Your sales rep training may be fun. It may be well-attended by your sales reps. It may even be well-regarded by your leadership.
But is it profitable?
When it comes to training your sales reps, the effectiveness of that training boils down to one thing: profitability. Numbers don’t lie, and if your sales numbers aren’t up after training, then something’s missing. If the path to profitability through effective sales training has eluded your company, here’s the simple formula:
A Customer Centric Sales Approach...
Embodying an executive presence, deftly overcoming objections, and strategically making “the ask”—these are all important skills needed to sell effectively, and they’re the skills that a lot of sales rep training focuses on. But profitable sales rep training takes it a big step further. To truly reap the benefits of training, there must be a focus not just on what a sales rep needs to do, but on the mindset that a successful sales rep must adopt. In today’s selling climate, a customer centric mindset results in more sales and more profitable, long-term partnerships with customers.
In other words, frame your training around the customer, not the sales rep. That’s exactly what the sales rep must do to close a sale: identify the customer’s needs, understand the customer’s challenges, and pinpoint the customer’s blind spots. For example, your training should demonstrate the strategies that a sales rep can use to create an in-depth customer profile—including research on the customer, the industry climate as a whole, and the competition—as part of the sales preparation stage and how the research put into that sales profile will come in handy during the actual sales meeting. Also, equal weight should be given to what happens after the sale and how the customer’s role changes. Help your sales reps understand how to transition into a partnership with their customers through identifying opportunities to work together further.
...Plus Strategies That Instill Real Behavior Change...
Trainers and trainees alike often approach sales training as an opportunity to learn something new that will help them sharpen their sales skills. Learning about new skills doesn’t sound like a bad thing, but more often than not, the learning just doesn’t stick.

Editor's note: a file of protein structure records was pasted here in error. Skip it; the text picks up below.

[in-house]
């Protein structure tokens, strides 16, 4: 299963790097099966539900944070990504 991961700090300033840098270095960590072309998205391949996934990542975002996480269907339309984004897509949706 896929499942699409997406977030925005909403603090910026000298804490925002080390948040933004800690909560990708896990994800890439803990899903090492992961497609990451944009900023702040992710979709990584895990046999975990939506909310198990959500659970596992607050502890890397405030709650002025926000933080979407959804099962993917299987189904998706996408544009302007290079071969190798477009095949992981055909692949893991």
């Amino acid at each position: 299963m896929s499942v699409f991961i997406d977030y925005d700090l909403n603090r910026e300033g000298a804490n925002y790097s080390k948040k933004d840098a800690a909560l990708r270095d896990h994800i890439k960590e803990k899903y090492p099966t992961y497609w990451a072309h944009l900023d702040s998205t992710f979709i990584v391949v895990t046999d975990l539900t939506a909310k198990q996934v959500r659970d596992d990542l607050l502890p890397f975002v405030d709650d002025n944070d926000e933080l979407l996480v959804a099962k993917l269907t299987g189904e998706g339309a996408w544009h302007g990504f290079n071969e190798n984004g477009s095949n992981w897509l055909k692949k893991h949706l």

Think of it this way: When you focus on teaching new skills, there’s no guarantee that your trainees are going to 1) remember what you teach and 2) know how to put it into practice. But when you overhaul your sales training to focus on instilling lasting behavior change, you’ve effectively switched the emphasis from training content to training outcomes. And only one of those directly leads to profitability.
We all know what traditional training strategies that focus on teaching look like: PowerPoint presentations, online courses that participants consume passively at their desks, and (supposedly inspiring) lectures from leadership. So what does sales training focused on behavior change look like? One example is experiential learning, or participatory training exercises that mimic real-world, on-the-job experiences. Through experiential learning, your sales reps get to practice the new skills that they’ve learned during the training itself, when they’re able to get real-time feedback and take risks in a safe space. That’s far more effective than teaching them new skills through passive presentations and then allowing them to practice these new skills and concepts, with real leads. Post-training support, like reinforcement programs and periodic testing of key concepts, also helps ensure behavior change is truly lasting.
...Equals Profitable (and Measurable) Sales Training ROI
So, what does a customer centric approach and behavior-changing strategies add up to? A real, measurable return on investment. When it comes to sales training, ROI is pretty straightforward: If your sales training was truly effective, then your sales reps will be closing more sales. If, after training, your sales are stagnant, then it’s time for a sales training overhaul. Don’t leave the opportunity to increase profitability on the table by simply returning to the same training you’ve always done. When ROI and profitability are so closely linked, it’s easy to see if your training is working—and if it’s not then—then it’s time for a change.
Do you think the formula for profitable sales rep training is more complicated? If so, what part of the formula do you think is missing?